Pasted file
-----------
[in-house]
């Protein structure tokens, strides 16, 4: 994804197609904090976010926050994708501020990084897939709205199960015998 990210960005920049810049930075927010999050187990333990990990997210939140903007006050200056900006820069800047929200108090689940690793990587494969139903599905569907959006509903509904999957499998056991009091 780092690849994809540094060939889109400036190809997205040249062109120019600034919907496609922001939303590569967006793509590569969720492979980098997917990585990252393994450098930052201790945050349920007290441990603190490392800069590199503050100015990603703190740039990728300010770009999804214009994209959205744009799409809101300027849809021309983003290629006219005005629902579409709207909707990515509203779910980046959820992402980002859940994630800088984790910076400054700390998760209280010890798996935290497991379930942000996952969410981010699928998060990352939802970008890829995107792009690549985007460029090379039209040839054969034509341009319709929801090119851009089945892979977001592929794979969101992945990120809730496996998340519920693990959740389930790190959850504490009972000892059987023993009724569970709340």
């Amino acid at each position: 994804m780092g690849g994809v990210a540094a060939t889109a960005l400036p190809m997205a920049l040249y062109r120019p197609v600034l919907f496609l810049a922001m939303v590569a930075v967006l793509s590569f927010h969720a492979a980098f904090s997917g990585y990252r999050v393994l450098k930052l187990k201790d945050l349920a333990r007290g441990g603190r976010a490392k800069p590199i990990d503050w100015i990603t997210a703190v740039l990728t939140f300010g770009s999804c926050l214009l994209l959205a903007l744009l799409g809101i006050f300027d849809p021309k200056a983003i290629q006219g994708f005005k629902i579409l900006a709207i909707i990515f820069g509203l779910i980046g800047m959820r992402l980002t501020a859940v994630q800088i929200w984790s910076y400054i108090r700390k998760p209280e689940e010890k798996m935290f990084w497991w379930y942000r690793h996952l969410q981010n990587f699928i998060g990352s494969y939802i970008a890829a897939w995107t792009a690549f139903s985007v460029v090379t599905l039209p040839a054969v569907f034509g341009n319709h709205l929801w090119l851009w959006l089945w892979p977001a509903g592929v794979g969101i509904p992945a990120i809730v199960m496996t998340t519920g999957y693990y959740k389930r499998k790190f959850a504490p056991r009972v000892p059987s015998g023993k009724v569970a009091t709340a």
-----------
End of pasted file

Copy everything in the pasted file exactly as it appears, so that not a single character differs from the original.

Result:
[in-house]
């Protein structure tokens, strides 16, 4: 994804197609904090976010926050994708501020990084897939709205199960015998 990210960005920049810049930075927010999050187990333990990990997210939140903007006050200056900006820069800047929200108090689940690793990587494969139903599905569907959006509903509904999957499998056991009091 780092690849994809540094060939889109400036190809997205040249062109120019600034919907496609922001939303590569967006793509590569969720492979980098997917990585990252393994450098930052201790945050349920007290441990603190490392800069590199503050100015990603703190740039990728300010770009999804214009994209959205744009799409809101300027849809021309983003290629006219005005629902579409709207909707990515509203779910980046959820992402980002859940994630800088984790910076400054700390998760209280010890798996935290497991379930942000996952969410981010699928998060990352939802970008890829995107792009690549985007460029090379039209040839054969034509341009319709929801090119851009089945892979977001592929794979969101992945990120809730496996998340519920693990959740389930790190959850504490009972000892059987023993009724569970709340």
């Amino acid at each position: 994804m780092g690849g994809v990210a540094a060939t889109a960005l400036p190809m997205a920049l040249y062109r120019p197609v600034l919907f496609l810049a922001m939303v590569a930075v967006l793509s590569f927010h969720a492979a980098f904090s997917g990585y990252r999050v393994l450098k930052l187990k201790d945050l349920a333990r007290g441990g603190r976010a490392k800069p590199i990990d503050w100015i990603t997210a703190v740039l990728t939140f300010g770009s999804c926050l214009l994209l959205a903007l744009l799409g809101i006050f300027d849809p021309k200056a983003i290629q006219g994708f005005k629902i579409l900006a709207i909707i990515f820069g509203l779910i980046g800047m959820r992402l980002t501020a859940v994630q800088i929200w984790s910076y400054i108090r700390k998760p209280e689940e010890k798996m935290f990084w497991w379930y942000r690793h996952l969410q981010n990587f699928i998060g990352s494969y939802i970008a890829a897939w995107t792009a690549f139903s985007v460029v090379t599905l039209p040839a054969v569907f034509g341009n319709h709205l929801w090119l851009w959006l089945w892979p977001a509903g592929v794979g969101i509904p992945a990120i809730v199960m496996t998340t519920g999957y693990y959740k389930r499998k790190f959850a504490p056991r009972v000892p059987s015998g023993k009724v569970a009091t709340a």